Rita Urso is pleased to present the first solo show in Italy of English artist Elizabeth McAlpine (London, 1973). After the exhibition projects dedicated to the relationship between time and the film-photographic image, held in the gallery over the course of the last two years (The Image of Time, 2014, Ophelia, 2015) Rita Urso is bringing to Milan an artist who has explored this very relationship with conviction and insight over the last decade. Often making use of film as a means of expression in and of itself, McAlpine has always stood out among artists who work with moving images and cinematic practices for her attention to the material itself, to the medium of film as film, and for her stratigraphic conception of time, often made of overlaps and superimpositions rather than scrolling, of depth rather than length. This is why much of her work has been featured both at film festivals as well as in group shows on the theme in prestigious galleries around the world: at the Metropolitan Museum of Art in New York (2013), at the Perth Institute of Contemporary Art in Australia (2012 and 2013) at the Tate Modern in London and at Art Basel (2006, 2010). McAlpine is represented in the UK by Laura Bartlett Gallery, London and in Us by Laurel Gitlen, New York.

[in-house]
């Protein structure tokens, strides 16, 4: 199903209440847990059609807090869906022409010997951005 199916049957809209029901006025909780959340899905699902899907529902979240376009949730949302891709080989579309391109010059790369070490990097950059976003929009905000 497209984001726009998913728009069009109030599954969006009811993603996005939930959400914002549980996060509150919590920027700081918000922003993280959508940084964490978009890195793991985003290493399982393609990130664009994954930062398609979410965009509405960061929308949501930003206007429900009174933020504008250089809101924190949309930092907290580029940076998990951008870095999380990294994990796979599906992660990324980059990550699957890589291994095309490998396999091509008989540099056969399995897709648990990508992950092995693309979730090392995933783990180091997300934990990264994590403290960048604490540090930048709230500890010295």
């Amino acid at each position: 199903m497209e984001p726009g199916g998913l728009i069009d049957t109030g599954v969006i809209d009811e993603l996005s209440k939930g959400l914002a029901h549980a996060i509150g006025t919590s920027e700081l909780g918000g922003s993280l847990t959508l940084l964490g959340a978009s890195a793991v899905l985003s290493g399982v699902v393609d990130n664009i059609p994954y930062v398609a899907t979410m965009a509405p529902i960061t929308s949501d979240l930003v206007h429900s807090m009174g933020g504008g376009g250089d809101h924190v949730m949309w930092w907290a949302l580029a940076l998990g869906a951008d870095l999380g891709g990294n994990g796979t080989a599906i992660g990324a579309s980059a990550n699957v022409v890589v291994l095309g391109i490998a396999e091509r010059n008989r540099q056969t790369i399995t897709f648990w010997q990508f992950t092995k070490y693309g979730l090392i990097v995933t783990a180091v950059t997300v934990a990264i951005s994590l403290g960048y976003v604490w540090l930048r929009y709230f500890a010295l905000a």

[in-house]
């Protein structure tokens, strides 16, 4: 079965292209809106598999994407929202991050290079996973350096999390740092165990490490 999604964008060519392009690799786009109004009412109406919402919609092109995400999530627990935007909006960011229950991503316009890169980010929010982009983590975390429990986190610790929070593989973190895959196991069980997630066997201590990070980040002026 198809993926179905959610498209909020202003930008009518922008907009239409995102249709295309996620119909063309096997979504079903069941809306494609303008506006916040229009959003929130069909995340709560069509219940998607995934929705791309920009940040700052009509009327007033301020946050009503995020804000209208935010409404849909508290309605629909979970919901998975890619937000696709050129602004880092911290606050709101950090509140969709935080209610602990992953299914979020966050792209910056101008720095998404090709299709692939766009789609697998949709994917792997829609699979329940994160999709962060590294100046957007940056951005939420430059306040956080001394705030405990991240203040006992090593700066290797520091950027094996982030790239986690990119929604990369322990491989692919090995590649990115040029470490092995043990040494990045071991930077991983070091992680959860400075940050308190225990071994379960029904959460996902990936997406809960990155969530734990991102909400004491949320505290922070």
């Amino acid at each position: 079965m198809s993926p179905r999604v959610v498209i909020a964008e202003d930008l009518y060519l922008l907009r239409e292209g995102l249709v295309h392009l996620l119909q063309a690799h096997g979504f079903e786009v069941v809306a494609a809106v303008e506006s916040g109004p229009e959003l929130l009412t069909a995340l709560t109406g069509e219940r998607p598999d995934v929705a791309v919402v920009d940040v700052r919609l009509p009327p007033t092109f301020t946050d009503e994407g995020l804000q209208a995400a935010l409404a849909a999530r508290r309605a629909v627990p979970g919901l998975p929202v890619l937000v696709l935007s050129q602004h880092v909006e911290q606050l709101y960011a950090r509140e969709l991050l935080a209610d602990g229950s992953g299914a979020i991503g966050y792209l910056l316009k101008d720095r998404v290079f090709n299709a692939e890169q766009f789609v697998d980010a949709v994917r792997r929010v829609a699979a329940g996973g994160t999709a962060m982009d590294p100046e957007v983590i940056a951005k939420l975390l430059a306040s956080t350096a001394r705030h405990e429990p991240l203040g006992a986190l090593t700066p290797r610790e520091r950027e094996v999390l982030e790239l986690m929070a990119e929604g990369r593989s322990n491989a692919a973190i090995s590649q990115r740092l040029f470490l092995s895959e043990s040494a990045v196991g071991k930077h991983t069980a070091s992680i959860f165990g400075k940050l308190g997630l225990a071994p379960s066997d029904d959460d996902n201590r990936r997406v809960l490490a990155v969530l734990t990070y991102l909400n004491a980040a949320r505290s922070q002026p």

The exhibition entitled cinematic sediments features for the first time a selection of works by the artist which best attest to her interest in “film geology”. The selection includes six type prints from the series The Ends, begun in 2013: a series of single images based on the residual photograms that make up the physical, rather than the narrative, aspect of film. Taken from 35mm film, these end strips have recorded the accidental treatment of man and time (scratches, dust, overexposures) and are superimposed over one another by the artist, in a geology of optics and temporality, which (finally) leads to a single image that is often broken down into an aniconic apparition: a central void lined at the sides by smears and bright chromatic rings that are defined in the so-called soundtrack of the film. A second paradigmatic work on display is the recent The Raid from 2015 in which the artist rearranges the eponymous 35mm film into seven strips, so that each film frame is physically superimposed upon each other, thus creating a narration by means of their very materiality; it follows a method which McAlpine has adopted for other works: “I’m attracted to the materiality of film because it is the only medium in which you can represent time as something physical, concrete; of a given time as duration, as something that you can grasp and which reminds me of layers of rock sediment, after millennia”.

 

The show will open Thursday 18th February 2016 at 7pm and will run until 13th May 2016, from Tuesday to Friday from 3pm to 7pm, and Monday and Saturday by appointment. The catalogue dedicated to the show is accompanied by a text by Denis Viva, art historian and professor at the universities of Trento and Udine. 

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